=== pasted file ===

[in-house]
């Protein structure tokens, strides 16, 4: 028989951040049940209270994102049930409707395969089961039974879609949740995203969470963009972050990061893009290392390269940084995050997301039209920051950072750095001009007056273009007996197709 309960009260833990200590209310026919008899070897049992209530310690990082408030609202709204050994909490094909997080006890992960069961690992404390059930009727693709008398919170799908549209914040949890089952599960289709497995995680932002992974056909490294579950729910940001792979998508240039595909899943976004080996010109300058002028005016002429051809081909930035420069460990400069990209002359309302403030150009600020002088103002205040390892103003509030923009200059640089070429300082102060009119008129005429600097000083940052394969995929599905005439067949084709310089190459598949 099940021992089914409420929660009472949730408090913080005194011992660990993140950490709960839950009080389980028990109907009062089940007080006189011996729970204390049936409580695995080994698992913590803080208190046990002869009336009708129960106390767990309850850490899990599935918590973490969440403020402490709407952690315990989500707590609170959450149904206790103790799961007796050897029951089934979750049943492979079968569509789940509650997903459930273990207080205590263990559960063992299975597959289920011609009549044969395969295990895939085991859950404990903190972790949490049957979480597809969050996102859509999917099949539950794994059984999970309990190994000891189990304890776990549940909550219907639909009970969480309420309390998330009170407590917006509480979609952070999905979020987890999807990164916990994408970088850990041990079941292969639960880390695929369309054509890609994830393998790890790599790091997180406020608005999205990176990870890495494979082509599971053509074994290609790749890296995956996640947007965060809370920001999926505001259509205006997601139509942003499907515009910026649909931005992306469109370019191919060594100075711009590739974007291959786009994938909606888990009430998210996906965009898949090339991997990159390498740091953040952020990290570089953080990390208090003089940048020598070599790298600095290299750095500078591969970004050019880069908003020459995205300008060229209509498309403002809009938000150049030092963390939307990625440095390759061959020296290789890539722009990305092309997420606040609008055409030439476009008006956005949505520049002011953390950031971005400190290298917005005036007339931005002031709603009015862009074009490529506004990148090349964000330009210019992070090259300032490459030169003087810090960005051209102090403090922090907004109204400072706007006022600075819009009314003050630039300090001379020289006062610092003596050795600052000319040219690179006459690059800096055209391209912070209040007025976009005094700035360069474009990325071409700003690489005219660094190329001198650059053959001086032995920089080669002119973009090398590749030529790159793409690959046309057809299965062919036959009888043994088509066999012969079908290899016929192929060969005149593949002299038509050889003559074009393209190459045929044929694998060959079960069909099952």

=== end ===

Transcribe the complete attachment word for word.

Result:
[in-house]
């Protein structure tokens, strides 16, 4: 028989951040049940209270994102049930409707395969089961039974879609949740995203969470963009972050990061893009290392390269940084995050997301039209920051950072750095001009007056273009007996197709 309960009260833990200590209310026919008899070897049992209530310690990082408030609202709204050994909490094909997080006890992960069961690992404390059930009727693709008398919170799908549209914040949890089952599960289709497995995680932002992974056909490294579950729910940001792979998508240039595909899943976004080996010109300058002028005016002429051809081909930035420069460990400069990209002359309302403030150009600020002088103002205040390892103003509030923009200059640089070429300082102060009119008129005429600097000083940052394969995929599905005439067949084709310089190459598949 099940021992089914409420929660009472949730408090913080005194011992660990993140950490709960839950009080389980028990109907009062089940007080006189011996729970204390049936409580695995080994698992913590803080208190046990002869009336009708129960106390767990309850850490899990599935918590973490969440403020402490709407952690315990989500707590609170959450149904206790103790799961007796050897029951089934979750049943492979079968569509789940509650997903459930273990207080205590263990559960063992299975597959289920011609009549044969395969295990895939085991859950404990903190972790949490049957979480597809969050996102859509999917099949539950794994059984999970309990190994000891189990304890776990549940909550219907639909009970969480309420309390998330009170407590917006509480979609952070999905979020987890999807990164916990994408970088850990041990079941292969639960880390695929369309054509890609994830393998790890790599790091997180406020608005999205990176990870890495494979082509599971053509074994290609790749890296995956996640947007965060809370920001999926505001259509205006997601139509942003499907515009910026649909931005992306469109370019191919060594100075711009590739974007291959786009994938909606888990009430998210996906965009898949090339991997990159390498740091953040952020990290570089953080990390208090003089940048020598070599790298600095290299750095500078591969970004050019880069908003020459995205300008060229209509498309403002809009938000150049030092963390939307990625440095390759061959020296290789890539722009990305092309997420606040609008055409030439476009008006956005949505520049002011953390950031971005400190290298917005005036007339931005002031709603009015862009074009490529506004990148090349964000330009210019992070090259300032490459030169003087810090960005051209102090403090922090907004109204400072706007006022600075819009009314003050630039300090001379020289006062610092003596050795600052000319040219690179006459690059800096055209391209912070209040007025976009005094700035360069474009990325071409700003690489005219660094190329001198650059053959001086032995920089080669002119973009090398590749030529790159793409690959046309057809299965062919036959009888043994088509066999012969079908290899016929192929060969005149593949002299038509050889003559074009393209190459045929044929694998060959079960069909099952």